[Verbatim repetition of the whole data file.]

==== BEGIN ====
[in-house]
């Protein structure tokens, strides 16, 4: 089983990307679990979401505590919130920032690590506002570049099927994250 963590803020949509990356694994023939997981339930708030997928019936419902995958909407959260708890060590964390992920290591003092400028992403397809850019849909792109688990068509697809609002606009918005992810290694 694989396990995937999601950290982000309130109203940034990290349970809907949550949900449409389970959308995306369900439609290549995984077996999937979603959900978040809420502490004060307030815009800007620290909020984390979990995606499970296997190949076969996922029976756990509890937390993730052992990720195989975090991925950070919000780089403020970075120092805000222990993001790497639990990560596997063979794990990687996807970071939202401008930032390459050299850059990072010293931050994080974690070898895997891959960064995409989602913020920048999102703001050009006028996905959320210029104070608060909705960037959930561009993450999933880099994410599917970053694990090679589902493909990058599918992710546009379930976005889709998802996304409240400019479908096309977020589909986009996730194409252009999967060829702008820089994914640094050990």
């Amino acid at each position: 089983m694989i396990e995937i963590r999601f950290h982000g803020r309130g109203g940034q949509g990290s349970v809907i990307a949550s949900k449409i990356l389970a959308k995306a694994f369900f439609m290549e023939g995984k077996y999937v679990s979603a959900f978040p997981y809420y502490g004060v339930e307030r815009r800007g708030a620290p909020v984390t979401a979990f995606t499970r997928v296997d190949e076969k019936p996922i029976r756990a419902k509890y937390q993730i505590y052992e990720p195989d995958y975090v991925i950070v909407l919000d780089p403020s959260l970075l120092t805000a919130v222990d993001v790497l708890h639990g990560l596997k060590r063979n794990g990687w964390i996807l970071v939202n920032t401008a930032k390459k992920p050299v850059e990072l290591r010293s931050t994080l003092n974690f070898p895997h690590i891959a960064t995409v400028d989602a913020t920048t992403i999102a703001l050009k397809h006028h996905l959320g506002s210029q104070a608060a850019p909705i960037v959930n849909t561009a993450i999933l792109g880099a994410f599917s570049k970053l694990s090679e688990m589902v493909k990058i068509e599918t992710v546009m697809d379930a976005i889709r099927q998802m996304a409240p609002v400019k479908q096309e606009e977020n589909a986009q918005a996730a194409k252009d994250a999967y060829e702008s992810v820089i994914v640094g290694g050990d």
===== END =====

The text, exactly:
[in-house]
């Protein structure tokens, strides 16, 4: 089983990307679990979401505590919130920032690590506002570049099927994250 963590803020949509990356694994023939997981339930708030997928019936419902995958909407959260708890060590964390992920290591003092400028992403397809850019849909792109688990068509697809609002606009918005992810290694 694989396990995937999601950290982000309130109203940034990290349970809907949550949900449409389970959308995306369900439609290549995984077996999937979603959900978040809420502490004060307030815009800007620290909020984390979990995606499970296997190949076969996922029976756990509890937390993730052992990720195989975090991925950070919000780089403020970075120092805000222990993001790497639990990560596997063979794990990687996807970071939202401008930032390459050299850059990072010293931050994080974690070898895997891959960064995409989602913020920048999102703001050009006028996905959320210029104070608060909705960037959930561009993450999933880099994410599917970053694990090679589902493909990058599918992710546009379930976005889709998802996304409240400019479908096309977020589909986009996730194409252009999967060829702008820089994914640094050990």
């Amino acid at each position: 089983m694989i396990e995937i963590r999601f950290h982000g803020r309130g109203g940034q949509g990290s349970v809907i990307a949550s949900k449409i990356l389970a959308k995306a694994f369900f439609m290549e023939g995984k077996y999937v679990s979603a959900f978040p997981y809420y502490g004060v339930e307030r815009r800007g708030a620290p909020v984390t979401a979990f995606t499970r997928v296997d190949e076969k019936p996922i029976r756990a419902k509890y937390q993730i505590y052992e990720p195989d995958y975090v991925i950070v909407l919000d780089p403020s959260l970075l120092t805000a919130v222990d993001v790497l708890h639990g990560l596997k060590r063979n794990g990687w964390i996807l970071v939202n920032t401008a930032k390459k992920p050299v850059e990072l290591r010293s931050t994080l003092n974690f070898p895997h690590i891959a960064t995409v400028d989602a913020t920048t992403i999102a703001l050009k397809h006028h996905l959320g506002s210029q104070a608060a850019p909705i960037v959930n849909t561009a993450i999933l792109g880099a994410f599917s570049k970053l694990s090679e688990m589902v493909k990058i068509e599918t992710v546009m697809d379930a976005i889709r099927q998802m996304a409240p609002v400019k479908q096309e606009e977020n589909a986009q918005a996730a194409k252009d994250a999967y060829e702008s992810v820089i994914v640094g290694g050990d």